Business hugs are becoming more common, according to research from The Creative Group. But should you embrace the trend? Here’s what etiquette expert Daniel Post Senning from The Emily Post Institute thinks.
Business hugs. I’m guilty of doling them out from time to time. Granted, I live on the West Coast and work in the creative industry, but a handshake sometimes feels too formal when interacting with colleagues. It looks like I’m not alone.
More than half of advertising and marketing executives surveyed by The Creative Group said hugging coworkers is at least somewhat common in the United States, up from 30 percent five years ago. It’s a different story when meeting clients: More than three-quarters of respondents said they rarely, if ever, greet these business contacts with an embrace. (You can view the full survey results in the infographic below.)
But just because business hugs are happening more often doesn’t mean they’re appropriate, even if you work in a super-casual environment. Non-huggers and fist-bumpers would agree.
TCG: First, we're curious: Do you shake hands or hug it out when greeting business contacts?
Daniel Post Senning: It’s situationally dependent. But in a business setting, I defer to a slightly more formal standard because the stakes are higher. In an increasingly casual world, we’re asked to make a lot of choices. We have the option to greet people with a handshake, a fist bump or a hug. Generally speaking, unless you’re sure it’s going to be OK to hug someone, stick with a handshake. It’s a universally accepted and globally understood gesture of goodwill and friendship, and it’s still the standard for a business greeting or introduction.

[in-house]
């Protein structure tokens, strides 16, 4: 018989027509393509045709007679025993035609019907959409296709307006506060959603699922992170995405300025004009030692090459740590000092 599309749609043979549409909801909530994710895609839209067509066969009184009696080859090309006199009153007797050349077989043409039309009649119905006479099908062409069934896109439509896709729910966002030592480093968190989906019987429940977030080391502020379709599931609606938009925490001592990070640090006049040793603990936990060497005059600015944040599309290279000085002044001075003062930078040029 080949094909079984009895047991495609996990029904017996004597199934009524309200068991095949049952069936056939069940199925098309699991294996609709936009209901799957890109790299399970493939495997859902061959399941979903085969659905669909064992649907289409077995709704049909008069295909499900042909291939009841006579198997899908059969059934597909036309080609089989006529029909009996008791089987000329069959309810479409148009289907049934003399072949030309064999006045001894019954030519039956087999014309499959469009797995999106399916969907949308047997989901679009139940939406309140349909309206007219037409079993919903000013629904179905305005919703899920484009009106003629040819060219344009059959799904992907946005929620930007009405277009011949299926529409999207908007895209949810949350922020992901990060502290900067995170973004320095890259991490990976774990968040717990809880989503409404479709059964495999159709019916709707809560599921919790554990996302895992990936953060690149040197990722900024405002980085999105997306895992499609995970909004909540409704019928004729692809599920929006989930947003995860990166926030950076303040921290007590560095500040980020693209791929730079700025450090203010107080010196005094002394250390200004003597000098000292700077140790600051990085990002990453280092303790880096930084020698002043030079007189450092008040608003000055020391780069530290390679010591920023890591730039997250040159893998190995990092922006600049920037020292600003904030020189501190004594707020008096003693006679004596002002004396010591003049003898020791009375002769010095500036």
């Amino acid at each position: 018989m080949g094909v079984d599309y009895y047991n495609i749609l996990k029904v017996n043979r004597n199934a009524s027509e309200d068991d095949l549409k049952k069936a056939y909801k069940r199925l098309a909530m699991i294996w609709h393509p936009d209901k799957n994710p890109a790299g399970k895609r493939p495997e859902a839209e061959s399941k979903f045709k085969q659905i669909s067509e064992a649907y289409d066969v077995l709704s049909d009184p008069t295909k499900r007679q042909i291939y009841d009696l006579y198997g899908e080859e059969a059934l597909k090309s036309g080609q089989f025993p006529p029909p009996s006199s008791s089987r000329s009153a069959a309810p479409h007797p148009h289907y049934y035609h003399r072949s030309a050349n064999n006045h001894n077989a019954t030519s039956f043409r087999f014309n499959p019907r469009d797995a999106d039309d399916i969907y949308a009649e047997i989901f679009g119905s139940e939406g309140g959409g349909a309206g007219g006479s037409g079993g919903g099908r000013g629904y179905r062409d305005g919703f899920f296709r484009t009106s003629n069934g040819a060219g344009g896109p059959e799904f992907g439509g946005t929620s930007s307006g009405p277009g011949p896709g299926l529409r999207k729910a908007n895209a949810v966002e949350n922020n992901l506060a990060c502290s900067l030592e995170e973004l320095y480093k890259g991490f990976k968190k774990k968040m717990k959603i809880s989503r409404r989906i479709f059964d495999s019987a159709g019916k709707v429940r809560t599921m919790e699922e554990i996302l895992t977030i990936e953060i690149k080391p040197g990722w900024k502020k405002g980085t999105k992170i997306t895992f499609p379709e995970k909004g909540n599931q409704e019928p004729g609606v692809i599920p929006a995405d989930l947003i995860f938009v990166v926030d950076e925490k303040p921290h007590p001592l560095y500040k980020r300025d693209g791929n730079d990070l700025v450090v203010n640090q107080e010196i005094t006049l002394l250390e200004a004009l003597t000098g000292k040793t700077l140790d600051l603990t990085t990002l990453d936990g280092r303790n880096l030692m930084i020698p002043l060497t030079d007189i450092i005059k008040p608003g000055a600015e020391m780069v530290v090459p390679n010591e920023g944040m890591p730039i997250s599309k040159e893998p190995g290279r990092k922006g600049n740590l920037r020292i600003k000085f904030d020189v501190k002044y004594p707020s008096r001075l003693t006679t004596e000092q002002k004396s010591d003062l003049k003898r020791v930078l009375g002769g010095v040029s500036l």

But what if you’re someone who likes to hug? Is there any stigma of being the “office hugger”?
There can be. You need to be aware of other people’s perspectives. Some teams may be comfortable hugging, but it’s not always appropriate. It’s contextual. Know your audience and assume that not everyone is as comfortable with hugging as you are.
People won’t always tell you how they feel – and asking someone if he or she is open to hugging can get awkward. In a professional setting, don’t impose hugs on anyone. Observe body language and let others take the lead.
Another tip: Find ways to greet people that are fair to everyone versus handling it on case-by-case basis. Think of etiquette as ‘people being courteous to people.’ Would you be comfortable hugging both male and female colleagues, for example? Treating people differentially could be problematic.
Are there certain business contacts you should never greet with a hug?
Stick with a handshake when meeting people for the first time. Hugs are only an option once you’ve gotten to know someone.
What’s the best way to recover from an awkward business hug?
Don’t dwell on it, and then try not to let it happen again. This is why I love the handshake – people know what to expect and you avoid any uncertainty. By offering your hand, you can take control of the situation. And good eye contact and a smile also help.